Waterbome transmission of Cryptosporidium parvum is well-established as a source in outbreaks of cryptosporidiosis ; however, the role of tap water in endemic disease is unclear.
The authors applied a risk assessment approach incorporating uncertainty analysis to examine the potential role of tap water in the transmission of endemic C. parvum infection.
The model had two components : exposure-infection, to relate low-dose exposure to infection ; and infection-outcome, to include the probabilities of clinical outcomes leading to case detection and reporting.
The population was divided into four subgroups : adults and children with and without acquired immunodeficiency syndrome (AIDS).
Because of the high degree of uncertainty associated with available measures, a plausible baseline concentration of oocysts, 1 per 1,000 liters, was assumed for input to the model.
In the non-AIDS subgroups, the predicted median annual risk of infection was approximately 1 in 1,000 (non-AIDS adults : 0.0009 infection/person/year, 95% confidence interval (CI) 0.0003-0.0028), while in the AIDS subgroups the predicted risk was 2 in 1,000 (AIDS adults : 0.0019 infection/person/year, 95% Cl 0.0003-0.0130).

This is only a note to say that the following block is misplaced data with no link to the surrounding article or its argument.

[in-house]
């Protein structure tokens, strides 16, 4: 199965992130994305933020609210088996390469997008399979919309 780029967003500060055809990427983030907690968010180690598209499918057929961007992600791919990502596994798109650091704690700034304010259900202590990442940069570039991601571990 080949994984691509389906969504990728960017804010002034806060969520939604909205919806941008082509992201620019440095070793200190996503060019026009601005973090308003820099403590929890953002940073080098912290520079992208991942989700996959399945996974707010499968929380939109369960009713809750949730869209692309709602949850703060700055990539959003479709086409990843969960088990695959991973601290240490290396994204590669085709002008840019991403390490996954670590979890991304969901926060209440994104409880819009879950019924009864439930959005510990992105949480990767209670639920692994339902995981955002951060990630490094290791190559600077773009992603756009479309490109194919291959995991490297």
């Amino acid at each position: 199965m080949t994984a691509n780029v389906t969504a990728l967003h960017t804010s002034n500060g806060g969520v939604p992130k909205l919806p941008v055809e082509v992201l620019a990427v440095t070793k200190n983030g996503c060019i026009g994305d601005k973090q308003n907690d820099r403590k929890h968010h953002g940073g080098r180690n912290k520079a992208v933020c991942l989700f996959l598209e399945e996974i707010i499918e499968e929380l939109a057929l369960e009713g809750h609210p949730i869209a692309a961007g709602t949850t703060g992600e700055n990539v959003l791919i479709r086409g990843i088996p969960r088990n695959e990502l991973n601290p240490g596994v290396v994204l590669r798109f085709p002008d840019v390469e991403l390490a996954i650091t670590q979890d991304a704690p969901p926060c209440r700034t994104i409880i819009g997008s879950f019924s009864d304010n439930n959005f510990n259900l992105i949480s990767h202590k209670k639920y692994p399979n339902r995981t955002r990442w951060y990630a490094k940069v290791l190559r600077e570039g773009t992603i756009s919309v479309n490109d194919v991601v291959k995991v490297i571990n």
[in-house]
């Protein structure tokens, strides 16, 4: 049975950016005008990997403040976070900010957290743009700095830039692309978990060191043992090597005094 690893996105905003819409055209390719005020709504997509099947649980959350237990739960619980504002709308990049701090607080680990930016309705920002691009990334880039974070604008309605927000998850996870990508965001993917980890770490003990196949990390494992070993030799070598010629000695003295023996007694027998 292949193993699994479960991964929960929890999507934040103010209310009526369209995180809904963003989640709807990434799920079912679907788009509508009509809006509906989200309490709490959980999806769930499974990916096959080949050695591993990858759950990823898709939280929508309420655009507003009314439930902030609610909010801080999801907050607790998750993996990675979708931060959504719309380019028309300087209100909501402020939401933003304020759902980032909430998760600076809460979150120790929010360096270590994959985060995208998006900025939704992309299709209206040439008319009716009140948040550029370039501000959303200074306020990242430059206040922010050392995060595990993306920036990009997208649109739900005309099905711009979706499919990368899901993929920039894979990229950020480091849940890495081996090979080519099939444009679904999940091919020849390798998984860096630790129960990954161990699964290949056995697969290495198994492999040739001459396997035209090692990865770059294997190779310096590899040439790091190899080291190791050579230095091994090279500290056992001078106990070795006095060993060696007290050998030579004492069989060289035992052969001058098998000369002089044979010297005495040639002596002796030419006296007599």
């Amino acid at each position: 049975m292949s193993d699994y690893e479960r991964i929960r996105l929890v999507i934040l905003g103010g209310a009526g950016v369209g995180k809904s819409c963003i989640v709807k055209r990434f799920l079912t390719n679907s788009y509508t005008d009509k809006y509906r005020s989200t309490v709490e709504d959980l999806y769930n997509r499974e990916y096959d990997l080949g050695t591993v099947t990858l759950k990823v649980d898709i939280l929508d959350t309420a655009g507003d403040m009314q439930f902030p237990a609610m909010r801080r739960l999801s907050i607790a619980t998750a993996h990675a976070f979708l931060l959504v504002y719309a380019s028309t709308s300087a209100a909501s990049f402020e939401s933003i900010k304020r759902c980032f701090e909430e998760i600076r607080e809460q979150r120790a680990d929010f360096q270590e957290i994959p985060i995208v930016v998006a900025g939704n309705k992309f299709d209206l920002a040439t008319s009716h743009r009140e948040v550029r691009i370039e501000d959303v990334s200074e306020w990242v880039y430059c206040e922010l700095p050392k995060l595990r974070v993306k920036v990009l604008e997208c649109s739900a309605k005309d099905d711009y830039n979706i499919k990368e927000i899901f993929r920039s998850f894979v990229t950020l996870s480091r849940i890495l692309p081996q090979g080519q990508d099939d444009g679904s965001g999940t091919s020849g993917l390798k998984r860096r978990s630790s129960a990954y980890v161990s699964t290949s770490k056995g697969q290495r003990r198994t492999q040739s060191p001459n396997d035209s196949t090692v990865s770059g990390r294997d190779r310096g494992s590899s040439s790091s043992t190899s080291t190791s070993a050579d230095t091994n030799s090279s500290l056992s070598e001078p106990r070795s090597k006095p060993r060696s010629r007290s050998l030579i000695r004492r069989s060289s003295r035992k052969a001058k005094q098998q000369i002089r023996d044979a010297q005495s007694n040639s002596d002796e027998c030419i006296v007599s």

When the risks were applied to the 1995 New York City population, more than 6,000 infections were estimated, with 99% occurring in the non-AIDS categories. (...)
Mots-clés Pascal : Cryptosporidium parvum, Apicomplexa, Protozoa, Cryptosporidiose, Protozoose, Parasitose, Infection, Eau alimentation, Eau distribution, Contamination, Epidémiologie, Facteur risque, Analyse statistique, Homme, Etats Unis, Amérique du Nord, Amérique
Mots-clés Pascal anglais : Cryptosporidium parvum, Apicomplexa, Protozoa, Cryptosporidiosis, Protozoal disease, Parasitosis, Infection, Feed water, Tap water, Contamination, Epidemiology, Risk factor, Statistical analysis, Human, United States, North America, America
Notice produite par :
Inist-CNRS - Institut de l'Information Scientifique et Technique
Cote : 98-0149383
Code Inist : 002B05E02B9. Création : 21/07/1998.